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Commentary: Huge win proves costly, as Browns lose Myles Garrett and embarrass themselves on national TV

It ended with a wild helmet-swinging, head-kicking end zone brawl. It ended after two Steelers receivers were nearly knocked out, and three Browns players were thrown out of the game. It ended with both teams milling around the field, unsure if the game was over or not.

Oh, it was over, all right. Backup quarterback Garrett Gilbert took a knee, and the Browns-Steelers rivalry is alive and kicking — literally.

Whew.

Cleveland 21, Pittsburgh 7. Suspensions still to come.

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This feels like a potentially transformative but extremely costly win for the Browns. The transformation may have to be put on pause, because their best defensive player, Myles Garrett, will almost certainly be suspended by the NFL for one or more games for ripping the helmet off the head of Pittsburgh quarterback Mason Rudolph, and then clubbing Rudolph in the head with his own helmet.

That triggered the game-ending brawl, the ejection of Garrett and Larry Ogunjobi, to go along with the ejection of Damarious Randall earlier in the game.

That’s right, the Browns had more players thrown out of the game than the Steelers had touchdowns.

The end of a wildly physical and emotional game probably should have been expected. Especially given the plight of the underachieving Browns coming into the game.

Their season on life support, their coach flapping in the breeze, their uniforms as ugly as ever …

Desperation can be a great motivator, and Thursday night the still-penalty-prone but desperate Browns managed to put enough of the right pieces together at exactly the right time to revive their season, invigorate their fans and take some of the sheen off their turnpike neighbors, and some paint off the Steelers helmets — but at a terrible price.

And now the Browns have nine days to prepare for the 2-7 Dolphins.

The world seems right again in Dawg Pound Nation, where the hometown team has won two, count ’em, two games in a row, with the Miami punching bags waiting in the wings.

For the Browns, the Miami game may be the equivalent of going to a neutral corner for a week. After that, on Dec. 1, they head for Pittsburgh for Round 2 of the steel cage match with their AFC North rivals.

Bring your own mouthpiece.

Thursday night the Browns and Steelers gave a national television audience a taste of vintage leather-helmet, Canton Bulldogs-style football. It was a night of fearsome collisions, some of them legal.

Perhaps we should have known it would be that way, especially given what was at stake for the Browns — which was their season. A loss Thursday night and their record would have tumbled to 3-7, and it would be thanks for coming, drive safely on your way home time.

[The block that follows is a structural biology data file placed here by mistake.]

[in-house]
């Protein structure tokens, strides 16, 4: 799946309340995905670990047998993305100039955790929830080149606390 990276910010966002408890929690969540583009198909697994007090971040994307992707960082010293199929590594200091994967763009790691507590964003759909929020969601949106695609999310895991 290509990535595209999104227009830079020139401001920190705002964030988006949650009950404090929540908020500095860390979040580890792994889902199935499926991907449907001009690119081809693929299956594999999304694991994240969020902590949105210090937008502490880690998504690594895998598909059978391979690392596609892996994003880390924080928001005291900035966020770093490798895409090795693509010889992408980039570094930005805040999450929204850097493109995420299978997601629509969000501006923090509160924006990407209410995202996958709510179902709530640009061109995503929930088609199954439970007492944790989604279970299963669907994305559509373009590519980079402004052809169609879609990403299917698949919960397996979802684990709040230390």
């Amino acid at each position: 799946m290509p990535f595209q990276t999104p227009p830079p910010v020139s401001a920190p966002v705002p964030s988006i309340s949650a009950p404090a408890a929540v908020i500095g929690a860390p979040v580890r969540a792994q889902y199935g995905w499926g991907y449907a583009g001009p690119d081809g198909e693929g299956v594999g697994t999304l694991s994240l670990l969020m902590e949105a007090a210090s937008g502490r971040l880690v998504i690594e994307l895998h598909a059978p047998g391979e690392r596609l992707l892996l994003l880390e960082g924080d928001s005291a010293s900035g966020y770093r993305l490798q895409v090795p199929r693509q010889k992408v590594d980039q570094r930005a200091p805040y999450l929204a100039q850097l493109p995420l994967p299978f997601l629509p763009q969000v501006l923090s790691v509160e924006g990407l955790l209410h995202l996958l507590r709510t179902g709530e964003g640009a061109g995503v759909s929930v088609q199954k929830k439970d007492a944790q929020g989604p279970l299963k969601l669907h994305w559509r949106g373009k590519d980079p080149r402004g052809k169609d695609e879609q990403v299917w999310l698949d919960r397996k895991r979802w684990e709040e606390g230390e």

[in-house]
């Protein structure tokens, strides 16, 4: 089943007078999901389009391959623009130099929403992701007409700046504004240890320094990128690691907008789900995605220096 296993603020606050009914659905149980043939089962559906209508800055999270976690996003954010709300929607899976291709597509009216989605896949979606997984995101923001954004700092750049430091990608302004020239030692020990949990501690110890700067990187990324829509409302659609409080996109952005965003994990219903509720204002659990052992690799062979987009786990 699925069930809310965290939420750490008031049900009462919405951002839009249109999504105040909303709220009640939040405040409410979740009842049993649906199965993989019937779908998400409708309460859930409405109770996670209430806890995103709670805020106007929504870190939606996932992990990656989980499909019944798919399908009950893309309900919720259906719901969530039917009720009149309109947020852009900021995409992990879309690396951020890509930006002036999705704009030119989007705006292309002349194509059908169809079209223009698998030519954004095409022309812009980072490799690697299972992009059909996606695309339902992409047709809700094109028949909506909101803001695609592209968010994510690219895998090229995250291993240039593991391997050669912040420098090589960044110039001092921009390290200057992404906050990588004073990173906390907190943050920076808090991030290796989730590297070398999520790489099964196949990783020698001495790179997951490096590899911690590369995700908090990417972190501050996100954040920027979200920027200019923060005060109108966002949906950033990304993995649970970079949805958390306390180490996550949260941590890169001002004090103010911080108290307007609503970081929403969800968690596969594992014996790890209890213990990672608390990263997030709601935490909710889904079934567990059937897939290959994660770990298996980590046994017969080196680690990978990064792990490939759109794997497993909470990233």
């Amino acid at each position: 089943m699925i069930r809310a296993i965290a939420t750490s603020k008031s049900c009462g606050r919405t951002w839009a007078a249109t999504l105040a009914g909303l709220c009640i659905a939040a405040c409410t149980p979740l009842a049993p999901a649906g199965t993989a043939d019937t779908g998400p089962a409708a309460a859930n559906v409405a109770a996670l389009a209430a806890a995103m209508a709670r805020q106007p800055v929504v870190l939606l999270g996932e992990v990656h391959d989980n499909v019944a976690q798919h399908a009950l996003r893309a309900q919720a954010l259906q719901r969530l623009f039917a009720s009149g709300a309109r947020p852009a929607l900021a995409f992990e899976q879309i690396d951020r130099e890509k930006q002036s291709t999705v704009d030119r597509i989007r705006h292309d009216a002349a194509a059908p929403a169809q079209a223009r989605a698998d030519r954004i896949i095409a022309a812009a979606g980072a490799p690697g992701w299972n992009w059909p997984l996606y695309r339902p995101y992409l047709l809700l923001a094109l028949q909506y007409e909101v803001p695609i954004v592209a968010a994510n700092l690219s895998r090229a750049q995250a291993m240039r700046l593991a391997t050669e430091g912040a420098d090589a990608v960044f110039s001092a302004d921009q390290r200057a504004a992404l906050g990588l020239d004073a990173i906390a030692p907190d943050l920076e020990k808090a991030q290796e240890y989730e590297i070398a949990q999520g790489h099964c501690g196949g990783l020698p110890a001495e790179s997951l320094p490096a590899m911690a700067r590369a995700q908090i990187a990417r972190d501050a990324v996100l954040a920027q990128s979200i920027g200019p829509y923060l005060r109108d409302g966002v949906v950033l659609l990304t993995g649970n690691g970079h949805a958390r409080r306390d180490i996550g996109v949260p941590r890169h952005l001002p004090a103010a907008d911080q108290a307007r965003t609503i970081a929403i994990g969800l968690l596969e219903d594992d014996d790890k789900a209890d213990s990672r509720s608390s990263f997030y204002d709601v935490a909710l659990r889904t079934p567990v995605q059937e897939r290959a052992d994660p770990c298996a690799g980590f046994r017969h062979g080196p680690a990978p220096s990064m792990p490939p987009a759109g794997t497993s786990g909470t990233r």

Instead, the Browns drew a line in the sand, and refused to allow the Steelers to cross it.

The proof: Three ejections, 121 yards in penalties and a brawl.

Is this the rap sheet of a team fighting for its season, or a team that is playing out of control?

“I’m embarrassed. It’s not good,” said Browns coach Freddie Kitchens, speaking not of the win but of the game-ending free-for-all. “That’s not who we are.”

It’s how they look, though, and it’s an awful look, and an awful ending for a team trying to show it’s better.

“It’s a shame we’ve got to answer questions about this after a huge win,” said an emotional Kitchens, who knows a game-ending street fight reflects poorly on his team, and on him as the head coach.

The Browns were eight seconds away from winning it without a brawl. Had they done that, the narrative would have been far different.

Now the Browns move forward with an even bigger reputation as the NFL’s most undisciplined team. They kept their season alive with the win, but they also kept alive their reputation as football outlaws.

“It feels like we lost. It’s going to take some time for us to realize we won,” said Baker Mayfield, who, lost in the fisticuffs, had one of his better games of the season, completing 17 of 32 passes for 193 yards, two touchdowns and no interceptions.

One of the completions came on the first play of the game. It was to guard Wyatt Teller, on a deflected pass.

That may have been the first indication that this wasn’t going to be just another run-of-the mill Browns game.

Lost in the brawl, as well, was that the Browns played well. They held the Steelers to one touchdown, and that came on a long drive that was aided by three Browns penalties.

Other than that, the Browns defense overwhelmed the Steelers offense, intercepting four passes by Rudolph, whose quarterback rating was a nearly invisible 36.3.

For the Browns it was a win AND a loss.

Win a game, lose their best defensive player and embarrass the organization.

With the Browns, it’s always something.

Jim Ingraham is a sports columnist for the Elyria Chronicle-Telegram and the Medina Gazette. Contact him at 329-7135 or [email protected] and follow him @Jim_Ingraham on Twitter

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